8. There is no religious freedom in Bahrain and the Shi'a face religious intolerance. Important Shi'a mosques (such as Al-Sadeq at Al-Qufol-Manama, Al-Khawja at Manama, Bani Jamra, Sanabis, Al-Nabih Saleh) were shut down and Friday mass prayers in these mosques were prohibited by force. Among these mosques on 15, 21 and 22 October, some mosques and hussainiat (such as Tobli, Sh. Aziz mosque at Sihla and matam Ben Khamees at Sanabis) were attacked and ransacked and people were beaten. These events took place following protests following the appointment of members of the Supreme Council for Islamic Affairs - headed by Minister of Justice Sh. Abdulla Bin Khalid, a member of the Al-Khalifah ruling family - which increased religious intolerance towards the Shi'a population.
Arbitrary arrests and detentions
9. In the middle of 1997, there were no less than 1,500 political detainees in Bahrain; more persons have been arbitrarily arrested since then, including minors. It is of particular concern that some political detainees are kept in detention and tortured after having completed their sentence. Such is the case of Mohammed Salman, 18, and Hani Khames, 22, who completed their sentences on 22 October. Instead of being released from Dockyard prison, they were transferred to Al-Qala complex where they were severely tortured.
10. The Government has continued to forcibly exile opponents, to deny returning citizens entry to their homeland and to banish them. Recent examples are the cases of Abdul-Hassan Al-Saru, 77, and his family, who were forced into exile to the United Arab Emirates on 30 September after six days' detention, and Abd-Ali Sarhan forced into exile to Kuwait on 15 October.
11. The FIDH and the CDHRB call upon the Bahraini authorities:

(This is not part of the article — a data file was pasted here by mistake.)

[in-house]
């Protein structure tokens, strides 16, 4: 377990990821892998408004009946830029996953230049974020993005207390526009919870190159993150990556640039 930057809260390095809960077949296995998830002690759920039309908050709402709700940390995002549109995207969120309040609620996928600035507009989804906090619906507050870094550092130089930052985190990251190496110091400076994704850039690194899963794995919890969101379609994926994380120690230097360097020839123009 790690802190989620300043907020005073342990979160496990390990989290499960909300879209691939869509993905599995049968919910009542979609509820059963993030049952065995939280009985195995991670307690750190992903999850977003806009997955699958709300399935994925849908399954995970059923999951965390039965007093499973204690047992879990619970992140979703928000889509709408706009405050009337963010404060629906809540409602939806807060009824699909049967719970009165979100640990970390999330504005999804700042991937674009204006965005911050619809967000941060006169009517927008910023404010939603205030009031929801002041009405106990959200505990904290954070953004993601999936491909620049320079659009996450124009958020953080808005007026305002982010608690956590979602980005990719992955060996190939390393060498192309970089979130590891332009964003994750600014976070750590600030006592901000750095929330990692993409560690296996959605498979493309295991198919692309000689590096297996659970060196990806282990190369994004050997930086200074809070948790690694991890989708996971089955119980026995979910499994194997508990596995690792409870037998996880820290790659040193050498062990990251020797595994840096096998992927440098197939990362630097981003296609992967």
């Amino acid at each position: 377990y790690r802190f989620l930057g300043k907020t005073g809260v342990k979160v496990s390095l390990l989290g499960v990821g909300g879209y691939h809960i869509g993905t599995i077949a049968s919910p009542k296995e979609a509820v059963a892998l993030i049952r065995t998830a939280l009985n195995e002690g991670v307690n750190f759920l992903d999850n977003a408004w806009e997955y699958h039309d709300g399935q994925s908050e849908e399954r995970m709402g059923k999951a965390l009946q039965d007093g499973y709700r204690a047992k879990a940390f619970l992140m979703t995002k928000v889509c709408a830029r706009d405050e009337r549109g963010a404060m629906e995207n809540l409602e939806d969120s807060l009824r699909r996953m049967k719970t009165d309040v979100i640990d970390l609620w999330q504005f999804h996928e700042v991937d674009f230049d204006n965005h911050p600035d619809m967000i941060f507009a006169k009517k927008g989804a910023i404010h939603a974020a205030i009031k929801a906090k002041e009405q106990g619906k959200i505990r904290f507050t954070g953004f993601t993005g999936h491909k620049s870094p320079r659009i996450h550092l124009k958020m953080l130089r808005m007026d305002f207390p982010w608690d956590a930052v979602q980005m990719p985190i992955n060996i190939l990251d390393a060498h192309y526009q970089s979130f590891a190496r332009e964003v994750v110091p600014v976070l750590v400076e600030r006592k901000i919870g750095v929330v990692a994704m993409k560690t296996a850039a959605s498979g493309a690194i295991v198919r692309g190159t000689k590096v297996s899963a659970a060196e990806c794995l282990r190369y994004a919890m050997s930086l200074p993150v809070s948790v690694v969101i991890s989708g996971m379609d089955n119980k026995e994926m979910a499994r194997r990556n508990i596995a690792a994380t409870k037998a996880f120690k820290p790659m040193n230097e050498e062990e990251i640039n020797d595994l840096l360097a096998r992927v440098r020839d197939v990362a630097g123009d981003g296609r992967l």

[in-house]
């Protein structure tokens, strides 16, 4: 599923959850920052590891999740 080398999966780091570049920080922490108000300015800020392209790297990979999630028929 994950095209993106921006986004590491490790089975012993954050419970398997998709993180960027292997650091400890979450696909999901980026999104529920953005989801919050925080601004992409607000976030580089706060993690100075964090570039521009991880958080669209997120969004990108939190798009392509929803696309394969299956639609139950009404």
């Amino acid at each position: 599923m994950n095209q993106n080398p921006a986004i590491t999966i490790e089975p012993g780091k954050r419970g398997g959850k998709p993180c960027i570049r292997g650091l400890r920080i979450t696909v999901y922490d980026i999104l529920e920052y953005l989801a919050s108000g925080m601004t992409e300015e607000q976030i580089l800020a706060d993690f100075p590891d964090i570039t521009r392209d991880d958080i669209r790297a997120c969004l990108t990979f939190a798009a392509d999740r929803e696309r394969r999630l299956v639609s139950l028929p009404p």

(a) To restore the rule of law;
(b) To comply with internationally recognized human rights standards and, in particular, to guarantee the physical integrity of all detainees, the right to a fair trial, and the freedoms of opinion, association and belief;
(c) To ratify the International Covenant on Civil and Political Rights, the International Covenant on Economic, Social and Cultural Rights, the Convention against Torture and Other Cruel, Inhuman or Degrading Treatment or Punishment, the Convention on the Elimination of All Forms of Discrimination against Women;
(d) To cooperate with the United Nations human rights mechanisms, in particular by reporting to the treaty bodies on the implementation of the instruments to which Bahrain is a party.
12. The FIDH and the CDHRB call upon the Commission on Human Rights:
(a) To condemn the massive and systematic violations of human rights in Bahrain;
(b) To follow the request of the Sub-Commission and decide to consider the situation of human rights in Bahrain under its agenda item entitled “Question of the violation of human rights and fundamental freedoms in any part of the world, with particular attention to colonial and other dependent countries and territories, by appointing a monitoring mechanism in charge of reporting on the situation at its fifty-fifth session.